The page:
The economic turndown has cast some doubt on the rise of the so-called BRIC countries: Brazil, Russia, India and China. Especially Russia, in spite of President Dmitri Medvedev’s pledge to modernize, is still in deep trouble while analysts warn that inflation could hamper the recovery of emerging markets in Asia. Others expects cracks to develop within the BRICs. Brazil’s growth, for instance, might be much more sustainable due to sound economic policies and the abundance of resources.
There is reason to be optimistic for East Asia nevertheless. Katie Baker reports for Newsweek that the region far outperforms Europe and the United States, with China leading the rebound. This year, the Middle Kingdom is expected to enjoy a 10 percent growth while India, Taiwan and Vietnam follow with similarly impressive figures.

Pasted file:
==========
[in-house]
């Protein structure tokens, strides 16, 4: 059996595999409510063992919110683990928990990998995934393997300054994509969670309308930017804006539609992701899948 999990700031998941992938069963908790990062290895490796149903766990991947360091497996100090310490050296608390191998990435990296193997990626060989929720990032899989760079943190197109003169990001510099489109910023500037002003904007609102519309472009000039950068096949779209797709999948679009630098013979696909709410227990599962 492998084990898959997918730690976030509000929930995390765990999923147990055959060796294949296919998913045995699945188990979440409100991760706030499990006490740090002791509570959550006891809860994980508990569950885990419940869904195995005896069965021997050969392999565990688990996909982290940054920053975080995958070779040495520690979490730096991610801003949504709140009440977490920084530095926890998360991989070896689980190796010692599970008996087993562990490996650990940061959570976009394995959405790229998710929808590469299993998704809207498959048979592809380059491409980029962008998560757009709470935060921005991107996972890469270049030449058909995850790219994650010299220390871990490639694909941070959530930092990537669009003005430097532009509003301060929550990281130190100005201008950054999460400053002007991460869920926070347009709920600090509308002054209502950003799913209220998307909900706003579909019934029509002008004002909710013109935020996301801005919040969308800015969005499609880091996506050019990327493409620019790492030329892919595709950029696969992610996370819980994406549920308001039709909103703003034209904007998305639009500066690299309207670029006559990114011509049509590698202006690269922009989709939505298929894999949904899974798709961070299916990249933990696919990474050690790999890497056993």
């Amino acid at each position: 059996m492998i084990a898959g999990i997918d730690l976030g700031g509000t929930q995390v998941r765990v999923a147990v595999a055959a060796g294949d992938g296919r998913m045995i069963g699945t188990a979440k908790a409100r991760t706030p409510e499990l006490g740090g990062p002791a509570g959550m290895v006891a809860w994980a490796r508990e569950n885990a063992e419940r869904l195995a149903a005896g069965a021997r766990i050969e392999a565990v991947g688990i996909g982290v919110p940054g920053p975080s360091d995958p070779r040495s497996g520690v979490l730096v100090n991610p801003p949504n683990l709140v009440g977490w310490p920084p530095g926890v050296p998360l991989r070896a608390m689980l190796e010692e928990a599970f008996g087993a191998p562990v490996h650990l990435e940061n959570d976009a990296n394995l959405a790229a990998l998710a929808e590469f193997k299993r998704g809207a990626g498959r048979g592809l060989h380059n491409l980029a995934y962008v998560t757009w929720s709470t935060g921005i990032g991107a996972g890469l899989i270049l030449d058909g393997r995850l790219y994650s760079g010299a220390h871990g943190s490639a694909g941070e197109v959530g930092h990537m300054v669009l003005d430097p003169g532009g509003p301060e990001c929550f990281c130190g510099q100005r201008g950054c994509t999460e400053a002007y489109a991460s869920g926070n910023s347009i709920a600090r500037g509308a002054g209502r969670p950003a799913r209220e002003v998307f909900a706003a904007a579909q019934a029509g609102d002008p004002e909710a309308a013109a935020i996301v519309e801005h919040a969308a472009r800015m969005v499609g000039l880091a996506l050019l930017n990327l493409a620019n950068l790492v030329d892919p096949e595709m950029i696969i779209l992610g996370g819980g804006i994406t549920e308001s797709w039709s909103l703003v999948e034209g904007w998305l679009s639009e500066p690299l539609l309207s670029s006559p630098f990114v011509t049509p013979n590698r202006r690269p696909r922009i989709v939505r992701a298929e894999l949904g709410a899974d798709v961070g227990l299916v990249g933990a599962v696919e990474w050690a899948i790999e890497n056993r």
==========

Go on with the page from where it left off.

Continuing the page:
Driving the East’s recovery are its rapidly bourgeoning domestic markets. “Throughout the slump, household spending has held up well in China,” writes Baker, “thanks to tax breaks and Cash for Clunkers-type schemes.” In India and Indonesia, consumer confidence has already returned to pre-recession levels, “and retail sales growth remains strong thanks to rising incomes, low personal debt, and high household savings.”
Add to that the continued demand for cheap products from Asia and the investments that flow back to the West, and there is ample reason to presume that the twenty-first century will indeed turn out to be an Asian one.